How to Mess Up Your Startup
January 30, 2015
There are lots of good articles out there about how to succeed. Here are a few pointers on how to mess up your company from a legal perspective.
- Pick a name without checking it out. You may not be the first one to think of your name. Do some Googling. Go to the search function on the US Patent Office website and search the trademark database. Check with an IP lawyer about running a “knock out” search to try to identify any conflicts. You do not want to invest heavily in a particular name only to get a nasty letter from a trademark owner demanding that you “cease and desist” using that name. Here's a bonus tip: go ahead and file an "intent to use" application. The filing fee is $350 but you could spend 10 times that amount or more if you fail to establish your rights early on.
- Have a vague understanding between cofounders. Some founders go with a handshake. After all, you were roommates in college and everything! But clarity is good for everyone. Work with your lawyer to document the ownership amounts and expectations for each co-founder.
- Give a bunch of equity to someone who later leaves. Everyone joins a startup with the best of intentions. But it does not always work out. Sometimes one founder stays and the other leaves. For everyone’s protection, put in place some vesting or other mechanism to get some or all of the equity back from someone who leaves.
- Get creative with the equity. Founders are creative people, otherwise they might have ended up as lawyers and accountants. Creativity is good, but not when it comes to the equity structure of your company. Unusual one of a kind equity incentives or contracts often have unexpected consequences. If it is too off the wall, you may have created a complicated problem that a future investor will insist get fixed before they will invest money.
- Fail to protect your Intellectual Property. Skipping steps like having a short invention assignment agreement for all your founders, friends and others involved can lead to fights about who owns an idea or software: the individual who created it or the company? Save yourself some trouble and have everyone sign a one paragraph invention assignment agreement.
- Do-it-yourself incorporation. One startup thought they had formed an LLC because they all signed some LLC articles of formation. But they never filed any documents with the state where they lived, so they never succeeded in forming an LLC. Even if funds are tight, find a lawyer to help you get that entity formed properly.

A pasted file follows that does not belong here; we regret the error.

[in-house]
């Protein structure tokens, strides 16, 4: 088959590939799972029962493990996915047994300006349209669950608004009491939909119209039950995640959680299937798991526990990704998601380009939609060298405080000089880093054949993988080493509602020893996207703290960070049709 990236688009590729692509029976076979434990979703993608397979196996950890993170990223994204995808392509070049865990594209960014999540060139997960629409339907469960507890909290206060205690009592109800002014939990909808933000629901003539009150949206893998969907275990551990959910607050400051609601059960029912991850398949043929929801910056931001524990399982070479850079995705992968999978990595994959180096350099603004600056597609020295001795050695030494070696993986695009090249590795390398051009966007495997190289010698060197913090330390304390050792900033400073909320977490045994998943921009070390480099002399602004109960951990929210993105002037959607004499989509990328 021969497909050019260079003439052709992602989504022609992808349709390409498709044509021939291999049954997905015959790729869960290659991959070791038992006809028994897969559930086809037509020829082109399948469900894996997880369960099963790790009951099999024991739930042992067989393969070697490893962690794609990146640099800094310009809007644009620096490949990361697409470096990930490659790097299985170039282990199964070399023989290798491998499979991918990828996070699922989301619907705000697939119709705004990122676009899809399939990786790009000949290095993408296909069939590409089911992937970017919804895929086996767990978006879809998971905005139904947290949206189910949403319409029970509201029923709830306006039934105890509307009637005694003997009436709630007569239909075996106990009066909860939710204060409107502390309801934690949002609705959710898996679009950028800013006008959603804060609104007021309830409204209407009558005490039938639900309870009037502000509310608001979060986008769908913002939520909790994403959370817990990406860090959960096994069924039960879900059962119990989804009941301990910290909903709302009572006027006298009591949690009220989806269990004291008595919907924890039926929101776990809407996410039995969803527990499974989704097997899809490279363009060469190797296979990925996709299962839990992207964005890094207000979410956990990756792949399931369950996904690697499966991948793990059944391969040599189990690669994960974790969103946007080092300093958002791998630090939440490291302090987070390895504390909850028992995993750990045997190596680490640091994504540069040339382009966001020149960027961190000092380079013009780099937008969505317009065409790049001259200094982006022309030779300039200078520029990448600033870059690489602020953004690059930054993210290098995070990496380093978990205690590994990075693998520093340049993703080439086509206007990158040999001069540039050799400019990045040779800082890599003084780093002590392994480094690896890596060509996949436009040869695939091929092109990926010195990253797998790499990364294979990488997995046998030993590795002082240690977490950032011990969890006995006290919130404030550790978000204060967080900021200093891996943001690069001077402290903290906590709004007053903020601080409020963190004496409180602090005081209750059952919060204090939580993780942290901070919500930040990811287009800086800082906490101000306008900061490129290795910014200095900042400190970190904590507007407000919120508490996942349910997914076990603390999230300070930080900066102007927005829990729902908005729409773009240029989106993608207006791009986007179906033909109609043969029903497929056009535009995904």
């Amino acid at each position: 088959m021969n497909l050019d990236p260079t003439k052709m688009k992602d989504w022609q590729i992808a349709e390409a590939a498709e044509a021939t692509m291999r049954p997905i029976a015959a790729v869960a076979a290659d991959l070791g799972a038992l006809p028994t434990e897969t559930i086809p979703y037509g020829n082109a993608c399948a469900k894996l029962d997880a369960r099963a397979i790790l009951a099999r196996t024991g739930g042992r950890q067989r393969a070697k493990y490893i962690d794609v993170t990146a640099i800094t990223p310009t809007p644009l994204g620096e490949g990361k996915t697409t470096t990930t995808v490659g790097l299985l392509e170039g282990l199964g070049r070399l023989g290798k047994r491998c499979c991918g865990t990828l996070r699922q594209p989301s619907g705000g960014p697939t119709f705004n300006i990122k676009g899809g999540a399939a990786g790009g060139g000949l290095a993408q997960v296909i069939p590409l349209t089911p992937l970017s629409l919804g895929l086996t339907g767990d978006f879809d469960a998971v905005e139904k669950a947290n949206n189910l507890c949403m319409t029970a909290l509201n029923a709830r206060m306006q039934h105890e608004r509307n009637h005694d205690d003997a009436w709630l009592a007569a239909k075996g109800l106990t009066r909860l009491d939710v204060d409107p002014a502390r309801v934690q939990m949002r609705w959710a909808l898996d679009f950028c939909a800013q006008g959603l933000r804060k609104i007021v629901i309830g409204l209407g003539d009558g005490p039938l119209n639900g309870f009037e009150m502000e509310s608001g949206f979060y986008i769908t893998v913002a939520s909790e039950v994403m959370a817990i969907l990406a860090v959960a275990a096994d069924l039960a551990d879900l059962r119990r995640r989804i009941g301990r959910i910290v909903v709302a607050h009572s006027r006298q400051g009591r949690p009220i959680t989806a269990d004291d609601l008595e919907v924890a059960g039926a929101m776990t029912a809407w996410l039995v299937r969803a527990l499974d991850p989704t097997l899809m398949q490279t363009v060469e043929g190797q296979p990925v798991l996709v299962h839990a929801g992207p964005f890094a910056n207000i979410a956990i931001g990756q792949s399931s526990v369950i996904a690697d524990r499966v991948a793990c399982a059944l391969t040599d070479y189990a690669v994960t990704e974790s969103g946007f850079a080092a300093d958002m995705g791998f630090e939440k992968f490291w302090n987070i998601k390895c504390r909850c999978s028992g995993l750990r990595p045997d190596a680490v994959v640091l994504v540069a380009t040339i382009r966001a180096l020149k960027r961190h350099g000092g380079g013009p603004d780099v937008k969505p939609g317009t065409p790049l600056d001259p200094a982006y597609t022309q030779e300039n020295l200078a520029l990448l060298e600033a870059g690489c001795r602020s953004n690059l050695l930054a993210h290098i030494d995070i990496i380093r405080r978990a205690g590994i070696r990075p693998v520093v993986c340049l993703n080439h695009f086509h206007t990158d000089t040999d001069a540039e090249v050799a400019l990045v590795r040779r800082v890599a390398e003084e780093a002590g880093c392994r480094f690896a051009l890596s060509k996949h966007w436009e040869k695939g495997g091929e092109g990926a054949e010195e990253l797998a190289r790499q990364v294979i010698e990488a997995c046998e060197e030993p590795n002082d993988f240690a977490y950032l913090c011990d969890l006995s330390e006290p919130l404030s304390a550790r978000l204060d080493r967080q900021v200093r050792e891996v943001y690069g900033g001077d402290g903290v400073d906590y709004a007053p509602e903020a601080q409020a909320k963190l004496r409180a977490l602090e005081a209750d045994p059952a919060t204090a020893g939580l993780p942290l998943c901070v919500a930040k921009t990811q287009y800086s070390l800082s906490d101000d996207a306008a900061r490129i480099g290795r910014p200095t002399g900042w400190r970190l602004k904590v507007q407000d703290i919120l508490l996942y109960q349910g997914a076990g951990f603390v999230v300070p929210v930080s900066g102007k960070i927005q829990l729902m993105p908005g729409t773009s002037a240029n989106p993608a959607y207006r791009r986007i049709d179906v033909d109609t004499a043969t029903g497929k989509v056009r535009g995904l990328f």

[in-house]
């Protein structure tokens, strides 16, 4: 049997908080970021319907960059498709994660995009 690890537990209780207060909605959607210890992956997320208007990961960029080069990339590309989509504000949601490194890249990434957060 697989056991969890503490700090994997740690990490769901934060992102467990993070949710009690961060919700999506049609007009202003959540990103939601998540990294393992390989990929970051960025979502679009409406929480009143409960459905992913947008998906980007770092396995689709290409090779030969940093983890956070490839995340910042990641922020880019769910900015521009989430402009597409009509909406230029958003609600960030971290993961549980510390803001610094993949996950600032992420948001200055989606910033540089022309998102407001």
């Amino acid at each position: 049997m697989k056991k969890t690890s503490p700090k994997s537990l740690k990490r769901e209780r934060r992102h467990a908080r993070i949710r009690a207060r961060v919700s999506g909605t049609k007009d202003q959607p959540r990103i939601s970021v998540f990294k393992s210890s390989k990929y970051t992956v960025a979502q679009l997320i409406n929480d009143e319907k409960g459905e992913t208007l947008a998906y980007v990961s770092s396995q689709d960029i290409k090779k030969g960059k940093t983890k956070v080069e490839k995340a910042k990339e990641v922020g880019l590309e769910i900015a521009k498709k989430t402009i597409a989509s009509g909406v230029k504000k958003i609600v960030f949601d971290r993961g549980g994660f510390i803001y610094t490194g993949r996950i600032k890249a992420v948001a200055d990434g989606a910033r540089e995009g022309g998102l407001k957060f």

- What securities laws? The USA and every state have laws you must comply with to validly issue equity. What happens if you do not comply? For starters, an investor in an invalid offering gets a “rescission right” to unwind the transaction and get their money back. The government can also impose fines and penalties. One bad offering can disqualify you from using legally compliant methods in the future. One of the biggest mistakes? Announcing that you're looking for investors on your website or otherwise generally soliciting the public for money. While general public solicitation is now allowed in limited circumstances, you may greatly limit your ability to raise funds from certain sources (like your nana in Minnesota!).
- Don’t pay any attention to taxes. Corporations and LLCs are taxed differently. Choose wisely. If you pay people, you need to know whether they are an employee or independent contractor and whether any taxes need to be withheld or paid. Here is an easy one to miss: the IRS 83(b) election. Say you issue stock to a founder that vests over time. When that stock vests, the value of the stock will be taxable income to that person based on the value at that time. So if the value goes way up, the taxable income goes way up. Filing an IRS 83(b) election allows you to take all that value into income on the front end, when values are low. You will want to have your lawyer or accountant help you with the technicalities of filing an IRS 83(b) election.
Starting a company is hard enough. Don’t make it harder by falling into these common traps.
You May Also Be Interested In
- USPTO Announces New Trademark Rule: U.S. Attorney Representation Required for Foreign-Domiciled PartiesIntellectual Property Advisory, July 3, 2019
- Startup Blog Post, May 16, 2019
- Intellectual Property Blog Post, May 1, 2019